|Introduction | Sustainability Factors | Content Categories | Format Descriptions | Contact|
|Full name||CSV, Comma Separated Values (strict form as described in RFC 4180)|
CSV is a simple format for representing a rectangular array (matrix) of numeric and textual values. It an example of a "flat file" format. It is a delimited data format that has fields/columns separated by the comma character %x2C (Hex 2C) and records/rows/lines separated by characters indicating a line break. RFC 4180 stipulates the use of CRLF pairs to denote line breaks, where CR is %x0D (Hex 0D) and LF is %x0A (Hex 0A). Each line should contain the same number of fields. Fields that contain a special character (comma, CR, LF, or double quote), must be "escaped" by enclosing them in double quotes (Hex 22). An optional header line may appear as the first line of the file with the same format as normal record lines. This header will contain names corresponding to the fields in the file and should contain the same number of fields as the records in the rest of the file. CSV commonly employs US-ASCII as character set, but other character sets are permitted.
|Production phase||May be used at any stage in the lifecycle of a dataset.|
|Relationship to other formats|
|Has modified version||Variants of the strict form described here exist. See Notes below.|
|LC experience or existing holdings||None in relation to collection holdings|
A simple de facto format, for which no single, official specification exists. The strict variant of the format described here was registered with IANA for the text/csv MIME type in RFC 4180.
In RFC 4180, the required section in an RFC for MIME type registration that documents the "Published Specification" reads: "While numerous private specifications exist for various programs and systems, there is no single 'master' specification for this format. An attempt at a common definition can be found in Section 2 [of RFC 4180]."
Some Useful References below provide variant specifications.
|Documentation||IETF RFC 4180: Common Format and MIME Type for Comma-Separated Values (CSV) Files. 2005. Available at http://tools.ietf.org/html/rfc4180 or http://www.ietf.org/rfc/rfc4180.txt|
Widely used as an exchange format for tabular data. Although very limited in functionality, there are many data exchange or data preservation contexts for which it is adequate, particularly when the syntax and semantics of fields are described in ancillary documentation that is also exchanged or preserved. CSV files can be imported and exported by almost any software designed for storing or manipulating data, including relational database systems, spreadsheet software, and statistical analysis software.
CSV is a preferred format for interchange in many contexts because it is so easy to process. Recommended Data Formats for Preservation Purposes in the Florida Digital Archive lists CSV as a format with a high confidence level of providing ongoing access in a usable form. CSV is a recommended format for data deposit with Library and Archives Canada, a supported format in MIT's DSpace implementation, and a recommended format for long-term retention by the State Archives of North Carolina. CSV was one of the primary formats into which the UK National Archives converted datasets that were selected for the National Digital Archive of Datasets between 1997 and 2010 (after which a government initiative promoting open data eliminated the need for such conversion by the National Archives). It is the preferred format for preparing tabular environmental data at the Oak Ridge National Laboratory and its use for tabular data is a best practice for the DataONE (Data Observation Network for Earth) project. Most government open data initiatives have CSV as one of the primary formats in which data can be downloaded. For example, CSV is one of the formats in which data from the U.S. Data.gov can be downloaded. Others include XML, ESRI shapefiles (ESRI_shape), and KML. The last two are for geospatial data.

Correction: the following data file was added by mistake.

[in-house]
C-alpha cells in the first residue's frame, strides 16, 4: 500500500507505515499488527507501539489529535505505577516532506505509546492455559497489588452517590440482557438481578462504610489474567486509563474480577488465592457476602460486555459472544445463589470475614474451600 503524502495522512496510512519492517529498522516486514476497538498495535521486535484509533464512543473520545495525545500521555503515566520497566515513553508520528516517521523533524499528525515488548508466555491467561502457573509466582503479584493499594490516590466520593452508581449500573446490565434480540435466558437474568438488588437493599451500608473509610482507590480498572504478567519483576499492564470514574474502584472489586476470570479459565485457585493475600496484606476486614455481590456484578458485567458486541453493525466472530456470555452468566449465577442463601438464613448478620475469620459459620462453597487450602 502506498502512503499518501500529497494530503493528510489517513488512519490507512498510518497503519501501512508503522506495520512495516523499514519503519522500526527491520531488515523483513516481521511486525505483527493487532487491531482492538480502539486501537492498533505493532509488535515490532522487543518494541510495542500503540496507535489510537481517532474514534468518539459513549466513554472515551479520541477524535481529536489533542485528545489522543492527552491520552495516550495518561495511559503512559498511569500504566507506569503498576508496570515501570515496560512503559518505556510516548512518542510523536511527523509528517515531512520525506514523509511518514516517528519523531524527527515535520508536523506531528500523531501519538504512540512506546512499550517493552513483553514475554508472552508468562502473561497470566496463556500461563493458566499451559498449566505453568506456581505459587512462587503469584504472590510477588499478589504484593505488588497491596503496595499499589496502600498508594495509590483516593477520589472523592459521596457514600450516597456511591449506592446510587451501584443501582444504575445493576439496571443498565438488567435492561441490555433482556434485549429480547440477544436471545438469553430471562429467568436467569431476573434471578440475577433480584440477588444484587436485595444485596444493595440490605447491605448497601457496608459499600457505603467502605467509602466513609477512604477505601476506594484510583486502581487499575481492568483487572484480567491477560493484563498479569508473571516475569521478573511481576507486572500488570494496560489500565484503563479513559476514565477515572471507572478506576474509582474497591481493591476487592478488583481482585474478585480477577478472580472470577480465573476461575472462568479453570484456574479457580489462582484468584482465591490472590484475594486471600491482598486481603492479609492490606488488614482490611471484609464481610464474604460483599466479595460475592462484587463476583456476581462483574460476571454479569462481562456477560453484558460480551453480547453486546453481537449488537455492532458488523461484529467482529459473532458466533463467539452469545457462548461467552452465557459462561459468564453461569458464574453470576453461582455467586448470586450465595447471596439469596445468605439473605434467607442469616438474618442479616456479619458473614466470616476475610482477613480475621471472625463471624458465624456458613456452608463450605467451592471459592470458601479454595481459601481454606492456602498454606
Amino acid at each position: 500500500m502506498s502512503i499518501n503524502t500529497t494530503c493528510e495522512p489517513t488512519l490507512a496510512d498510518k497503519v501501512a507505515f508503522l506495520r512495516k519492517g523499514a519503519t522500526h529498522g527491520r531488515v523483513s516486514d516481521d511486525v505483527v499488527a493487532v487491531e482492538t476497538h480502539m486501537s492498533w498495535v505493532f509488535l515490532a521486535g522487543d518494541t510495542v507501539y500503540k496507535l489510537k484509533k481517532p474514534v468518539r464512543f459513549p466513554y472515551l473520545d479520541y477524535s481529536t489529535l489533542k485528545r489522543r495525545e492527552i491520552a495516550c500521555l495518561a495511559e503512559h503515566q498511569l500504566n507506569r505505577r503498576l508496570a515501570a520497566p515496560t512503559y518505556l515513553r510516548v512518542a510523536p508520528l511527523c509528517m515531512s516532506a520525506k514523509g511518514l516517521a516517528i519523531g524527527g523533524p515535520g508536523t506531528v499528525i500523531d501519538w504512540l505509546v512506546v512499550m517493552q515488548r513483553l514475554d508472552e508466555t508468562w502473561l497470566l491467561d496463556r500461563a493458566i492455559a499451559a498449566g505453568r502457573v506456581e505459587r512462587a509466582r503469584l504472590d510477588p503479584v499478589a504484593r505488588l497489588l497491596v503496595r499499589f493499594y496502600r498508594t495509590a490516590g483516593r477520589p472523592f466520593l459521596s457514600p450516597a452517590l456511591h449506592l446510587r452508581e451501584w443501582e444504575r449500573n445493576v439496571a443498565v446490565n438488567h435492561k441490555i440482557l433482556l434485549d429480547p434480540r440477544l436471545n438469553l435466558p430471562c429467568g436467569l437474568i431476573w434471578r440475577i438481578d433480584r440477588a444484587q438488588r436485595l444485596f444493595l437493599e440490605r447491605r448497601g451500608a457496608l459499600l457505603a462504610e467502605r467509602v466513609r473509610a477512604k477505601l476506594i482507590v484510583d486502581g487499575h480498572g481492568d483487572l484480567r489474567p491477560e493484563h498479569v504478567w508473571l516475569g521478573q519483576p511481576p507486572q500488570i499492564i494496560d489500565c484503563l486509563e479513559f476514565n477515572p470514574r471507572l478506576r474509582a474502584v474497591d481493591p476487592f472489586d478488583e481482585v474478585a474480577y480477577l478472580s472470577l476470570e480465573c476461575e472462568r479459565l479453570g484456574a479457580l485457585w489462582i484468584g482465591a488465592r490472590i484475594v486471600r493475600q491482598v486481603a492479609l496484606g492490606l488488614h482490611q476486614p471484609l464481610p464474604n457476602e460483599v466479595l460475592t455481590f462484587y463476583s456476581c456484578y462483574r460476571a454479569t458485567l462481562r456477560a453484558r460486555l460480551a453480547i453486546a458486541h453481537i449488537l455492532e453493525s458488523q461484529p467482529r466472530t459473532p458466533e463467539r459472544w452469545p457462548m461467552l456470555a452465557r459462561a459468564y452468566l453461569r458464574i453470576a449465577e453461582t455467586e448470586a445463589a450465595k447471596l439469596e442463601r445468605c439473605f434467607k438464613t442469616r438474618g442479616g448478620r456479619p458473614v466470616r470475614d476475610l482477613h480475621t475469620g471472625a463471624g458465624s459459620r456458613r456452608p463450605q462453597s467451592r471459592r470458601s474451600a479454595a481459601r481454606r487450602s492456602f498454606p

|Licensing and patents||None.|
A simple text-based format that is very transparent, being both human-readable and easily machine-processable.
Simple tools have been developed to validate files and visualize the content of the variables/columns. See, for example, CSV Fingerprint or CSV Lint in Useful References below.
|Self-documentation||Poor. There is no internal capability to represent metadata, although the optional header row may provide some clues to the semantics of the columns. For preservation, an associated codebook is desirable, listing and describing the fields, and indicating types and ranges for field data values. In some contexts, the relevant information is supplied by documentation for a larger corpus or resource, rather than for each dataset.|
|Technical protection considerations||None.|
|Normal functionality||An extremely simple format with limited capabilities. The format does not support strong data typing and is limited to representing a simple tabular structure.|
|Support for software interfaces (APIs, etc.)||The simple nature of the CSV format allows easy programming for parsing and using the data.|
|Data documentation (quality, provenance, etc.)||No support. Most guidelines for use of the format for archiving datasets call for data documentation in separate files in appropriate formats.|
|Beyond normal functionality||None.|
||No particular extension is specified or required, but .csv is often used.|
|Internet Media Type||text/csv
||Registered with IANA via RFC 4180.|
Several relatively common variations from the strict form specified by RFC 4180 are found and may be supported by software tools such as those listed below as Useful References:
Several other caveats are worth noting: